But this lull in attention to neonicotinoids cannot be expected to continue.  In addition to the risk that EPA’s December press release will trigger new litigation, several activist groups have made major commitments to publicizing this issue and mobilizing opposition.  Moreover, further attention is likely to be focused by arguments now scheduled for January 24, 2014, in Ellis v. Bradbury

As noted above, both the government and the principal registrants of the products who have intervened in the case have responded to the May amended complaint with motions to dismiss.  Those motions address all but one of the suit’s claims—the exception is a challenge to EPA’s failure to take emergency action in response to the “emergency petition.”  Argument on the motions will be heard later this month.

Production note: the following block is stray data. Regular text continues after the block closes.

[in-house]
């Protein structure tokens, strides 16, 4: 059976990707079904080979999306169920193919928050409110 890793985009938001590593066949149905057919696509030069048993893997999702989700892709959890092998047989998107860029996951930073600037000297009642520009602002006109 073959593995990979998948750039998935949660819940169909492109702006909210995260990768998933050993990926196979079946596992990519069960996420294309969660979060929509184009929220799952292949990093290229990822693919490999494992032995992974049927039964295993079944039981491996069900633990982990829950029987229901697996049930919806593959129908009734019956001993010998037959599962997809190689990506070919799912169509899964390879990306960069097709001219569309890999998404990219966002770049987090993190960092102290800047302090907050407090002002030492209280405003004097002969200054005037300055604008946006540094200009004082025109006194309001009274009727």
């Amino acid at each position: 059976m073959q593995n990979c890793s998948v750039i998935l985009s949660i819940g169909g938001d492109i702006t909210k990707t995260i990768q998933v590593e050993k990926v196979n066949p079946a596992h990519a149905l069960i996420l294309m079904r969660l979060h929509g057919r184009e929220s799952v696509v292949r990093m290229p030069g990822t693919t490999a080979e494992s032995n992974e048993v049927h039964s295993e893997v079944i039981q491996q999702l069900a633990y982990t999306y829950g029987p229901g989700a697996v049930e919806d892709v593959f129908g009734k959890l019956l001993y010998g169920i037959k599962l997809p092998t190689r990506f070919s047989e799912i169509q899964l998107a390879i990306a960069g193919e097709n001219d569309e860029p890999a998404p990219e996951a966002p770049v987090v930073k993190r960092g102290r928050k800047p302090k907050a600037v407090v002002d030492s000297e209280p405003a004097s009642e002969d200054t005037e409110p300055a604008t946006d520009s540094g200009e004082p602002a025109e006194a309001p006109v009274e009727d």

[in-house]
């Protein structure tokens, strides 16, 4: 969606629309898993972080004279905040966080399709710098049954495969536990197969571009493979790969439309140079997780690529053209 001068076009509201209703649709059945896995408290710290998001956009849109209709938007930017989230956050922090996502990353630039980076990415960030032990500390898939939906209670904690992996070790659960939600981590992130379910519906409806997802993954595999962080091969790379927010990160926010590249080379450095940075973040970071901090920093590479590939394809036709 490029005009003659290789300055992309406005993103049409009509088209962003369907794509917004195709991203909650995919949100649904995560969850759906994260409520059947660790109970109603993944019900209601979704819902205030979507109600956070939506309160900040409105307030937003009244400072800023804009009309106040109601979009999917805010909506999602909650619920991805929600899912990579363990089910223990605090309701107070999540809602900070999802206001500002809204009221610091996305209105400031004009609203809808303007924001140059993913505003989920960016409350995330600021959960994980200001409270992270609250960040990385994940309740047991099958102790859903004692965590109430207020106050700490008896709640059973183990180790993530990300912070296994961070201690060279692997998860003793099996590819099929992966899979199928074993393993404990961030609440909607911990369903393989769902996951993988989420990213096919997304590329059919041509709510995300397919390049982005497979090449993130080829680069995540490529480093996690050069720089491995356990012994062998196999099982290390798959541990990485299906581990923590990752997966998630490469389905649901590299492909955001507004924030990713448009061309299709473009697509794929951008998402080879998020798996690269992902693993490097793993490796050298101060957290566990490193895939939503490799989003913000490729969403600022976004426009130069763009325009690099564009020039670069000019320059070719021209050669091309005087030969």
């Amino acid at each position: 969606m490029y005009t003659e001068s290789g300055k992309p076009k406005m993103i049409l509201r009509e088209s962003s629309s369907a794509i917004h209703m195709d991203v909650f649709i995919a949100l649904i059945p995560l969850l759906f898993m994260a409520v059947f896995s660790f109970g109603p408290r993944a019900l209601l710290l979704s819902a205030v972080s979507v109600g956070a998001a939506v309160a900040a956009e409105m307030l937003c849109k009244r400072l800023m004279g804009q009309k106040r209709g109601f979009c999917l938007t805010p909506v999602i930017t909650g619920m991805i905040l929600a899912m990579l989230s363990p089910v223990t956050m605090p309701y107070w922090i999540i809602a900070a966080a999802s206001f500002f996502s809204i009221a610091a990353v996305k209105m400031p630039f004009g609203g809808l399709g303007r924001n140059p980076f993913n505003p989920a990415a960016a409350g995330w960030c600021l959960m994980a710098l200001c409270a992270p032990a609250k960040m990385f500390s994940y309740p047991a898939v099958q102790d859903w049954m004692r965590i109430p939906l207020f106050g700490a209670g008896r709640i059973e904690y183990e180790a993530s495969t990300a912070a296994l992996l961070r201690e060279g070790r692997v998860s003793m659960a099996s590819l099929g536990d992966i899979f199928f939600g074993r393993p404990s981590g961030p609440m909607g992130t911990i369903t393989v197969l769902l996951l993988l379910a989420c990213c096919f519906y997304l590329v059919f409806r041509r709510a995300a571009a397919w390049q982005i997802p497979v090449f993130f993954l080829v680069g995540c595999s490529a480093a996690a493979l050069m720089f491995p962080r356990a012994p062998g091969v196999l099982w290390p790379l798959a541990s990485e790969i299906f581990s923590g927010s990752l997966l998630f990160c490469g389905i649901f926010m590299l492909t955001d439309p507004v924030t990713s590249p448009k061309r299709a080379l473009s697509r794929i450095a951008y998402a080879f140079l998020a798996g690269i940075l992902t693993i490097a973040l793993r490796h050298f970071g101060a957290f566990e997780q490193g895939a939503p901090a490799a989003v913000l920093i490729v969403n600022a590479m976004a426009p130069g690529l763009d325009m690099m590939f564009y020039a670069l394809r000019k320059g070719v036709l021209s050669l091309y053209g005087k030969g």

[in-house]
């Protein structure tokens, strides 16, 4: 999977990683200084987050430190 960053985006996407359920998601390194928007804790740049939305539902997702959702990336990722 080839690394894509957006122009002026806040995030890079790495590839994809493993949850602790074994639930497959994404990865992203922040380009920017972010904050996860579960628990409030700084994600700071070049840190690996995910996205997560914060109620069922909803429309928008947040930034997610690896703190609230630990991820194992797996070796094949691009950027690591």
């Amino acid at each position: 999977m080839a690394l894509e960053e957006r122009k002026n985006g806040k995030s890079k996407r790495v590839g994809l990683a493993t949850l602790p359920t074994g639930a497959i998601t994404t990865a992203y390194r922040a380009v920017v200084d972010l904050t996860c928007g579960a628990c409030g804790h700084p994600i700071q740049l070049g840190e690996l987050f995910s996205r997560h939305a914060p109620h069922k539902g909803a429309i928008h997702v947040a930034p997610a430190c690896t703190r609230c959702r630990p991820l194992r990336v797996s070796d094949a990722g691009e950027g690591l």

The pending motions raise in part such jurisdictional issues as the lack of final agency action and the lack of ESA jurisdiction in Federal District Court for challenges of the sort advanced in the amended complaint.  They also challenge (among other things) the applicability of several of the statutory provisions on which allegations rest, such as the requirement in some circumstances that EPA publish notice of receipt of an application and EPA’s purported obligation to suspend or cancel registration in the face of registrants’ alleged failure to comply with registration conditions.  In essence, the government’s and intervenors’ position is that the court should not interfere with an ongoing administrative process that is addressing a complex scientific issue.